Iraqi Kurd president Barzani gives Baghdad an ultimatum on independence vote
Massaoud Barzani called for bilateral agreements with Baghdad, backed by international and regional countries, to take place instead of the referendum, but said Baghdad had not offered this
The president of Iraqi Kurdistan gave Baghdad three days to reach an agreement with his government over an alternative to next week's highly contested referendum vote.
Speaking at a campaign rally in Soran - a city in Erbil governorate - Masoud Barzani said: "Baghdad has three days to provide an alternative to Erbil or the referendum will go ahead."
Baghdad's central government rejects the vote calling it "unconstitutional", while Washington, Tehran and Ankara have pressed the Kurds to postpone the poll. They claim the referendum will distract from the fight against ISIL and will spark further instability in the region.
“People of the Kurdistan region want independence, we will not accept threatening language from any country. We are the factor of stability in the region." Mr Barzani said.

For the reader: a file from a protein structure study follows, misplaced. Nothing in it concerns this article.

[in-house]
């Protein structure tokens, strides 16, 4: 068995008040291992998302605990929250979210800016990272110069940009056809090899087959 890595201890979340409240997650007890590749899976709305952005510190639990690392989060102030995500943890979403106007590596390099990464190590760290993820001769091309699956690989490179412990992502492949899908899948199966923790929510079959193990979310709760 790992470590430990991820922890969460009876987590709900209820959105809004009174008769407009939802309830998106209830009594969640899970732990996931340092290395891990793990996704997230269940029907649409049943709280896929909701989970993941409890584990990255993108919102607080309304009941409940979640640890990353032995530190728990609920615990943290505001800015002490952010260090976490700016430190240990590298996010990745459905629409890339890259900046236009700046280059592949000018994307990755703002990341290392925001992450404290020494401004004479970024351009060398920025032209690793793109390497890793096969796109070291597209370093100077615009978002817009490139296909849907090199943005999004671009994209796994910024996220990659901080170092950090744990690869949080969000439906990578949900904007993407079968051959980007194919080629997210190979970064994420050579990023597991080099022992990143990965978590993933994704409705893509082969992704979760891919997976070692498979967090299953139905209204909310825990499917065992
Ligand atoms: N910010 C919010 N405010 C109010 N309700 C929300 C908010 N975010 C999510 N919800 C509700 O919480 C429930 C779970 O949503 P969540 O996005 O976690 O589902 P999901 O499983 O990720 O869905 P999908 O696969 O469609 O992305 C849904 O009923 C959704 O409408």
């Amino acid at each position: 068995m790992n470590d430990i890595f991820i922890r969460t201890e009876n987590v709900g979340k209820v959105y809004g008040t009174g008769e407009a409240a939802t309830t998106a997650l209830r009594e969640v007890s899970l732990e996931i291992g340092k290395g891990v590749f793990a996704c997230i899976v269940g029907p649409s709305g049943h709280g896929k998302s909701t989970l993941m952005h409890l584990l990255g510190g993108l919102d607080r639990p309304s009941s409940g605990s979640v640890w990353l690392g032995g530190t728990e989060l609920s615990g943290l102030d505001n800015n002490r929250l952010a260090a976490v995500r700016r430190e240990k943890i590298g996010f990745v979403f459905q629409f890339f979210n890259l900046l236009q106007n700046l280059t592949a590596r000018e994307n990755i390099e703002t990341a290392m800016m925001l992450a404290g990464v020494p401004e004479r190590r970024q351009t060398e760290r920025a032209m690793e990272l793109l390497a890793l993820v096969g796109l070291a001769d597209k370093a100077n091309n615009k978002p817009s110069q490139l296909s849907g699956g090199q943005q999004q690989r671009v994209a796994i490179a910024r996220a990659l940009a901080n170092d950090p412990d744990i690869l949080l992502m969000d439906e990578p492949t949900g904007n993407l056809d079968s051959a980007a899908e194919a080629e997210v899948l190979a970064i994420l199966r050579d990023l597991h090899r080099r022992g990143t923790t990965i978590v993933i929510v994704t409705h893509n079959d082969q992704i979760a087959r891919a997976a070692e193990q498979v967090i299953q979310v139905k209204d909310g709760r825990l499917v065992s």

Instead, Mr Barzani called for bilateral agreements with Baghdad, backed by international and regional countries, to take place instead of the referendum, however, he said "this has not been offered yet".
"I will be honest with you, Baghdad has not reached that level yet,” Mr Barzani said. He gave the central government a deadline of “two to three days” to reach an agreement.
The rally took place as tensions over the referendum continued to grow. A curfew was imposed in Kirkuk on Tuesday after one person was killed in clashes between Turkmen security guards and Kurds. The city is inhabited by several different ethnic groups and claimed by both the Kurdish region and Iraq's central government. The city's council has voted to take part in the referendum.
Turkey, which fears Kurdish independence in Iraq could empower the Kurdish separatists within its own borders, has deployed tanks and troops to near the Iraqi border.
Turkey's defence minister Nurettin Canikli warned on Tuesday that the breakup of Iraq or Syria could have dire consequences.
"A change that will mean the violation of Iraq's territorial integrity poses a major risk for Turkey," he said. "The disruption of Syria and Iraq's territorial integrity will ignite a bigger, global conflict with an unseen end."
Updated: September 19, 2017 08:58 PM